Given the pattern at hand, Duch denounced practices of the DK group by leaving the DK base in 1992 and gaining employment as an educator.[60] This was followed by a succession of jobs that he held for a number of aid organizations and educational institutions. When interviewed by Nate Thayer in 1999 Duch confessed the activities he had been involved in under Democratic Kampuchea and admitted that wrongs had been committed during that period. Later he recanted these confessions somewhat, asserting that he had not killed anyone and that he “was a junior guy in the Khmer Rouge regime” powerless to stop the abuses ordered by party leaders.[61] Duch also added that he was profoundly sorry for the acts he had perpetrated during Democratic Kampuchea and was ready and willing to face an international tribunal.[62]

Duch’s post-Democratic Kampuchea statements and accompanying activities that ensued may serve as a solid foundation of Duch’s stepping on the path of repentance and contributing to voluntary humanitarian effort and education of Cambodia. This may make him eligible for the promise of leniency awarded to the “sincerely repentant” by Decree Law 1.[63]

Another issue in this law is that no internationally valid charge of genocide can be brought on its basis. Decree Law 1 defines “genocide” as “planned massacres of groups of innocent people; expulsion of inhabitants of cities and villages in order to concentrate them and do hard labor in conditions leading to their physical and mental destruction; wiping out religion; destroying political, cultural and social structures and family and social relations.”[64] This definition is substantially and substantively different from that of the 1948 Convention on Prevention and Punishment of the Crime of Genocide that states that “genocide means any of the following acts committed with intent to destroy, in whole or in part, a national, ethnical, racial and religious group as such: killing members of the group; causing serious bodily harm to members of the group; deliberately inflicting on the group conditions of life calculated to bring about its physical destruction in whole or in part; imposing measures intended to prevent births within the group; forcibly transferring children of the group to another group.”[65]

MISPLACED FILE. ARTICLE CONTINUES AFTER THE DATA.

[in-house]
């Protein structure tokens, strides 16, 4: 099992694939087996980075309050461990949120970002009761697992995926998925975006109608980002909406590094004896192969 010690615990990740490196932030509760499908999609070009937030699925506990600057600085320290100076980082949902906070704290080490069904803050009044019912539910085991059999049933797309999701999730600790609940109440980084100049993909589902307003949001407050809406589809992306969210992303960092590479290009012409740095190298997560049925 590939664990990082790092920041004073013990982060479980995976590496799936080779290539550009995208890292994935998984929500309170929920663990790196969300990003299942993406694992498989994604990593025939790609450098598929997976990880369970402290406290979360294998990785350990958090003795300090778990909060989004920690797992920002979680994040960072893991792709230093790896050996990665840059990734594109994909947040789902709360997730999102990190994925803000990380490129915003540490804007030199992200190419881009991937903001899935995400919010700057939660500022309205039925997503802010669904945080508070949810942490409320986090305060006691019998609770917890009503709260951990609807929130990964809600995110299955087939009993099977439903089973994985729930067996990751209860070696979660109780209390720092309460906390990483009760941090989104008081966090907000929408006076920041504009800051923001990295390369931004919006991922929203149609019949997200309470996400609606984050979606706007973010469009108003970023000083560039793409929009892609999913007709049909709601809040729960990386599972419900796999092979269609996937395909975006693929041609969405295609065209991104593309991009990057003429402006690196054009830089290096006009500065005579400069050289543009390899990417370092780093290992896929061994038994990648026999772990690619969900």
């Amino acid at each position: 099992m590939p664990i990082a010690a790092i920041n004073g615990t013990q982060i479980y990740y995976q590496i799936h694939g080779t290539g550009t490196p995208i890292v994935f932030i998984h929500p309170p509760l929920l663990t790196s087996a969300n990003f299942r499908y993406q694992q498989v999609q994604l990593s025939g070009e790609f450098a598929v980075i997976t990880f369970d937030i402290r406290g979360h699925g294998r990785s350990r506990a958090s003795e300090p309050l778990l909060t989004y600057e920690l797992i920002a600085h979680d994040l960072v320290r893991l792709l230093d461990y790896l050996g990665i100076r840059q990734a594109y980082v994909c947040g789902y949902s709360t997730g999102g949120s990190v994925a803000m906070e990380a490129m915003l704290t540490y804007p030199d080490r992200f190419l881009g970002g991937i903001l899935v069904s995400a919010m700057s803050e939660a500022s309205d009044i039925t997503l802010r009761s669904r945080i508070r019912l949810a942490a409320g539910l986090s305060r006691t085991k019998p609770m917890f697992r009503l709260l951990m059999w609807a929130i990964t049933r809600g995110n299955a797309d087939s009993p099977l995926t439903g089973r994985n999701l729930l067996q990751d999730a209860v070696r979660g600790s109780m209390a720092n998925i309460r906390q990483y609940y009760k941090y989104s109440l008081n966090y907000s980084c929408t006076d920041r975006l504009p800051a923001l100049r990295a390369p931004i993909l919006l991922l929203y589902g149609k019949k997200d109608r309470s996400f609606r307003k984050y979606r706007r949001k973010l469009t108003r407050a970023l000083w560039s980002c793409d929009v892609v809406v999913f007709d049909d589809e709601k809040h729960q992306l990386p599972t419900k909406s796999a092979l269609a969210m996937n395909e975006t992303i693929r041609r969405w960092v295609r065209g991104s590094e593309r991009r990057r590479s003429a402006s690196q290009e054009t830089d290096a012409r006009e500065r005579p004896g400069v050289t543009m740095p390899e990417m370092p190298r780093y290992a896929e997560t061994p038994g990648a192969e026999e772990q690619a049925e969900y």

None of the protected groups or their definitions in Decree Law 1 appear to conform to those in the Convention. Since the definition of genocide offered by Decree Law 1 is drastically different from that recognized internationally, legislatively and through state practice, the crimes listed by the PRK in Decree Law 1 do not amount to genocide and cannot be considered as such.[66] Hence, the accused cannot be charged with a narrowly tailored crime, such as genocide, on the basis of the law that does not conform to its definition.[67]

7. Application of Decree Law 2 (The Penal Code of People’s Republic of Kampuchea) to the Case of the Accused